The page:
Just an aside note: You can control what you can do next, but not your destiny. Destiny, by definition, cannot be controlled – it is what it is – “fate.” Anyway, destiny set up that final game – Broncos vs. Chargers - and the Chargers won, sending them to the wild card playoffs where they were paired with the Indianapolis Colts, who by nature of their 8 game winning streak and a 12-4 record (vs. the 8-8 Chargers record) and an earlier 23-20 victory over the Chargers, were favored to win

Here’s where “destiny” comes into play. With the score tied at 17 at the end of regulation game time in that Colts – Chargers wild card playoff, the game went to O.T. (overtime). A coin flip determines who receives the kickoff. The Colts captain, as the visitor, called “heads.” When the referee’s coin landed, it came up “tails” – the Chargers won the toss! Was that fate? Destiny?

NFL statistics show that 60% of the time the team that wins the coin toss, wins the game. The Chargers did just that with a run by (second string running back) Darren Sproles, who scooted 22 yards for the winning score 23-17 Did the “breaks” (e.g. winning the coin toss), even it out for the Chargers?

Will you do your best in 2009 no matter what “bad breaks” befall you?

Monday, January 5, 2009

On The Tunney Side of the Street #210, Jan. 5, 2009 (

After Further Review As we start a New Year and begin a fifth year “On the Tunney Side of the Street,” my sincere gratitude to all of you for reading – and many who have responded – to these musings. These messages over the last four years have taken issues – good, bad, right or wrong - from the world of sports in an attempt to relate them to lessons for everyday living.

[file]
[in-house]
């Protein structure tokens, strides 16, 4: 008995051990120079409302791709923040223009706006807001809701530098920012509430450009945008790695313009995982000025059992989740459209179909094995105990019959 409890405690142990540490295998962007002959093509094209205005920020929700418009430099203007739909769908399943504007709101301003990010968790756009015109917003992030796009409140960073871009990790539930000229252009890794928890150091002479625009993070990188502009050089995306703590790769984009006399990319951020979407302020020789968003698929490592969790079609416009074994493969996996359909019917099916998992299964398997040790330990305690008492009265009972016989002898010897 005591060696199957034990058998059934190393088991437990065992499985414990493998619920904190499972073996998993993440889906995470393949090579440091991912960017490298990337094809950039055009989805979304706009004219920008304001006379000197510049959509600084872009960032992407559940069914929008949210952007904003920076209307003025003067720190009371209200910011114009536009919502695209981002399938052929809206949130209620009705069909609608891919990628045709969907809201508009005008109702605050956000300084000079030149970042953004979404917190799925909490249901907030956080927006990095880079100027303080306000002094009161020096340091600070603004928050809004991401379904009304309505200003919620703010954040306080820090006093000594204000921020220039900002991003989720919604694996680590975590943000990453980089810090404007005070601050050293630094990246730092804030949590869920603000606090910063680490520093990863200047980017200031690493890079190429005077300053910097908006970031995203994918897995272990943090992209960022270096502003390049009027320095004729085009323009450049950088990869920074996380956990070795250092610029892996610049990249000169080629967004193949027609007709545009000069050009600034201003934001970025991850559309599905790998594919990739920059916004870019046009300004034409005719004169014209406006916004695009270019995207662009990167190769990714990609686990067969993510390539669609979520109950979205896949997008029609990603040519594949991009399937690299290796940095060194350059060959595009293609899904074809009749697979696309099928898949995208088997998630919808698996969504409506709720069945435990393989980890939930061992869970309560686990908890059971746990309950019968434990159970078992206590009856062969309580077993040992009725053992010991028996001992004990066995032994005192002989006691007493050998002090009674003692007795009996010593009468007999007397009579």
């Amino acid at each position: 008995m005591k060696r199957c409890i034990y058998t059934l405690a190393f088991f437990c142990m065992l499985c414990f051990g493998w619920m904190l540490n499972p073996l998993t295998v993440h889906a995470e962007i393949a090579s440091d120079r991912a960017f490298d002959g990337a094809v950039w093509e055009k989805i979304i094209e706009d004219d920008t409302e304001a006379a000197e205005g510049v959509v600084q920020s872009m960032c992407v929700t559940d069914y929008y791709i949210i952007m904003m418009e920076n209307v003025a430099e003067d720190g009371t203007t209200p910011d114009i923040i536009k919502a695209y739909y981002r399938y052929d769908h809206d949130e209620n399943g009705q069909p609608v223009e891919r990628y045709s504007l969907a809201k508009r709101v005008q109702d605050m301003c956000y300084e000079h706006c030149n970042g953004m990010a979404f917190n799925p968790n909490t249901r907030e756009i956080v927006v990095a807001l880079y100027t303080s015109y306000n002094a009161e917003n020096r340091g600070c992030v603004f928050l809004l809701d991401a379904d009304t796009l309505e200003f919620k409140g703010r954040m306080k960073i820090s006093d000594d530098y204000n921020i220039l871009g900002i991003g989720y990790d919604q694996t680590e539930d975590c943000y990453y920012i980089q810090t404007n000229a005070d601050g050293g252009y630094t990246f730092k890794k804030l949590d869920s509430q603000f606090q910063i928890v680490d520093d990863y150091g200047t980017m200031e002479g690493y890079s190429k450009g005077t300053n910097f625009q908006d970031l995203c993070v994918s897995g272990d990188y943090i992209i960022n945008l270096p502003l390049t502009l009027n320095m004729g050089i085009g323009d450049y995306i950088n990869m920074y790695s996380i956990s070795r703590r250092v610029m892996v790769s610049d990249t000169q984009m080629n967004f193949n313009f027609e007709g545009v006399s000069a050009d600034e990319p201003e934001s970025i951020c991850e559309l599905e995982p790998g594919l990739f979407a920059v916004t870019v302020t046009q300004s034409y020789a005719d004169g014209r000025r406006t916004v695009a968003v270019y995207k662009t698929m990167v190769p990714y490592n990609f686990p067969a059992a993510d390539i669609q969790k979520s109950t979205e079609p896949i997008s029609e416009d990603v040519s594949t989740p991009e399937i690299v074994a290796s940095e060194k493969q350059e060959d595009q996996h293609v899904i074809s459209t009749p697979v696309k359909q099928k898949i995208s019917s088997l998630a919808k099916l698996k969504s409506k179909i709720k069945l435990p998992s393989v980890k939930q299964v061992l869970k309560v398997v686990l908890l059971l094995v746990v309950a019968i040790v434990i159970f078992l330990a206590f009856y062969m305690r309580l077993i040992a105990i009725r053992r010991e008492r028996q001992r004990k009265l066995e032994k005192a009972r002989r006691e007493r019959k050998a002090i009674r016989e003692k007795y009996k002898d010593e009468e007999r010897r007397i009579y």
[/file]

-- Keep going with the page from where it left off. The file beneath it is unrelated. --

So, what will we be facing in 2009 after experiencing a financially difficult 2008 – especially the last quarter? Surely, the troubling economic downturn has not left anyone unscathed. Will we endure more of these disastrous economic times, and if so, how do we deal with it? Will our new president make certain that “Yes, we can” becomes “Yes, we did?” Is a positive attitude enough?

Legendary Hall of Fame Green Bay Packers Coach Vince Lombardi said, “The difference between a successful person and others is not a lack of strength, not a lack of knowledge, but rather a lack of determination” (e.g., “It’s the Will, Not the Skill”). In the NFL, players who became injured during a game, retreated to the sideline and would often say “Tape it up – I’m going back out there (to play).” That’s a work ethic and a WILL that is needed today. Here are a few examples:

Charlie Johnson, Denver QB (circa 1960s) was told by the team doctor during a game that the cartilage in his knee was torn. Charlie said, “Just straighten out my leg; I gotta go play.” Larry Wilson, defensive back of the then St. Louis Cardinals (circa 60s & 70s), broke both hands, taped them up (looking like 2 small pillows) and continued to play and even intercepted passes! Jack Youngblood (Los Angeles Rams circa 1980s), who had broken his leg in a playoff game, had the leg taped up and played the entire game in Super Bowl XIV There are hundreds of other stories.

The message here – as it relates to everyday living – is that our “determination” (our WILL) to step onto the field (Life itself) must not let downturns (disabilities) deter us from succeeding in spite of the problems ahead. We must trust ourselves to be successful – and that leads me to suggest a new book, “Jeffrey Gitomer’s Little Teal Book of TRUST” (, which gives us an insight on how to use trust as a blueprint to make our lives better.

Will you let trust, coupled with determination, be paramount for you in 2009?